Museums get a bad rap. They can be dark, dank, dull, dusty and a place where kids avoid. Not this one.
Overlooking the historic Dunn County valley is the Dunn County Museum. It is bright, clean and fun. The museum folks cater to children. During the school year, they even host a school day in which children dress in period clothes, walk to school (or at least a half mile or so), eat from lunch pails and learn from a chalkboard.
In the summer, the museum opens up to families — and gives kids a scavenger hunt challenge. “Take this list, find these items and mark where you found it.”
Children are in the roots of the Dunn County Museum location. Perched on the hill where another generation went to school, a winding road leads to a virtual time machine of solid, tangible days gone by.
Families have a choice: which way to go when they step into the portal and each turn opens new visions of yesteryear.
Preserving the connection
Children are directed to the collections that they identify with — cars, horses, farm equipment, churches, fashion, schools, and (if it’s the right time of year) gardens. When they enter the Dunn County Museum, they are presented with a huge area of well-crafted displays.
Museum staff and assistants on this journey to the past take their responsibility seriously. With daily effort, they give life to what had been dissolving into the prairie. “We’re the keepers of history. If we didn’t keep these items, people would lose a connection with their parents and grandparents. It gives people a sense of appreciation for what they have now compared to back in the ‘good ol’ days,’ ” said Susi Weisz, the Dunn County Museum Curator.
“Everything you look at brings back memories,” said Cathy Trampe, Dunn County Museum Chair.
Pull off of Highway 200 and drive north through the town of Dunn Center, up the hill to the west and into the thorough and rich gateway to Dunn County’s story.
From days of early man on the prairie, through the Wild West, through the county’s development, visitors mentally enter into the lives of earlier generations.
Cream Can Supper
Many people schedule their trip to coincide with the annual Cream Can Supper. The annual Cream Can Supper Coming gives kids and families a different taste of the past. The cook at the fundraiser uses cream cans to prepare supper: a corn, cabbage, onion and sausage mix. Other people bring desserts or make ice cream on the spot while local musicians entertain. Do your kids know how to crank an ice cream maker? Have you done that?
For some, the Cream Can Supper is their first visit to the museum, but it will likely not be their last. Return visits are common because it is difficult for people to see everything in just one trip. They tell Trampe, “I don’t have as much time as I’d like to spend here. I’m going to have to come back. “
A growing collection
When they do return, they can see things that were not there on their first visit because the museum continues to grow, “Every time there’s a board meeting there’s always some new items to evaluate, “ said Weisz. “If we didn’t show these items, people would not have a chance to learn about the lives of their parents and grandparents.”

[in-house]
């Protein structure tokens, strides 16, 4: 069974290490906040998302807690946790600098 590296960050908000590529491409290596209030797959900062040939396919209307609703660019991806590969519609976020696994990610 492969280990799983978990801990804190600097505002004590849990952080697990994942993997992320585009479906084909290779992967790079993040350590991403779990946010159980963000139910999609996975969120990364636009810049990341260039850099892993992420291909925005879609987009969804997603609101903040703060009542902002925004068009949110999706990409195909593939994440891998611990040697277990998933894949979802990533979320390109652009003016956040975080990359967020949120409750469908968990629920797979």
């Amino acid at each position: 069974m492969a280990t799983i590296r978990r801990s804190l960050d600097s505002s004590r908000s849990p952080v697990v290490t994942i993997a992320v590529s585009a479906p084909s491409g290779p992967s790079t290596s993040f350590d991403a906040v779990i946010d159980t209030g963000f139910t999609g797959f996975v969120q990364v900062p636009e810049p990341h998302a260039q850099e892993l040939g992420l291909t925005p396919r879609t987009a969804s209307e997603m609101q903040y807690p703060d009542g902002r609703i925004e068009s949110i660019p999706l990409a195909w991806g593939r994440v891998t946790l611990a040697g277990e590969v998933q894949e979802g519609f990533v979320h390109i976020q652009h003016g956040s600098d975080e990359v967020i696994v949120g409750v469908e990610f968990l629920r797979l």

Trampe said, “Everyone who comes here has their own likes. Some come for the artifacts, some like the homesteader shack, some come for the church display.” Local rural churches at one time served many purposes from religious services to social gatherings, even political events were at local churches. Most of those rural country churches are gone now, but some of the beautiful items from those churches are at the Dunn County Museum, from hymnals to stained glass windows.
Trampe has her own favorite item in the multi-building collection; it’s her 1929 Nash on loan to the museum.
The exquisitely restored car was rescued from a nearby pasture and rebuilt piece by piece. It sits with other restored vehicles in the transportation building.
The museum is actually several buildings, some of which are joined together. Children are encouraged to explore them all. With an active imagination, they can see themselves in the school displays. One is inside the main building, segregated neatly with desks, chairs, and tools of the school. The other school display is in a restored school build. Here’s the link to see what is in store for you when you take your family to the Dunn County Museum.
A path to the future
Even as the Dunn County Museum provides entry to the past, organizers are looking to the future. Fundraisers and raffles help the museum build a planned agriculture building including an exhibit of ready-to-farm antique tractors.
The path to the future also includes plans for the big white building at the entry to the Museum lot, the former Manning bank building. As money is available, the bank interior will be furnished with original banking decor the museum already has on hand.
The museum is on a growth path to create the portal for visitors step through to discover, preserve, and interpret the history of Dunn County and its role in settling this region of North America.
What are other museums in Western North Dakota do you recommend?
Make a day of it. The kids will remember it forever when you include a picnic at Lake Ilo. It’s just down the road two or three miles.
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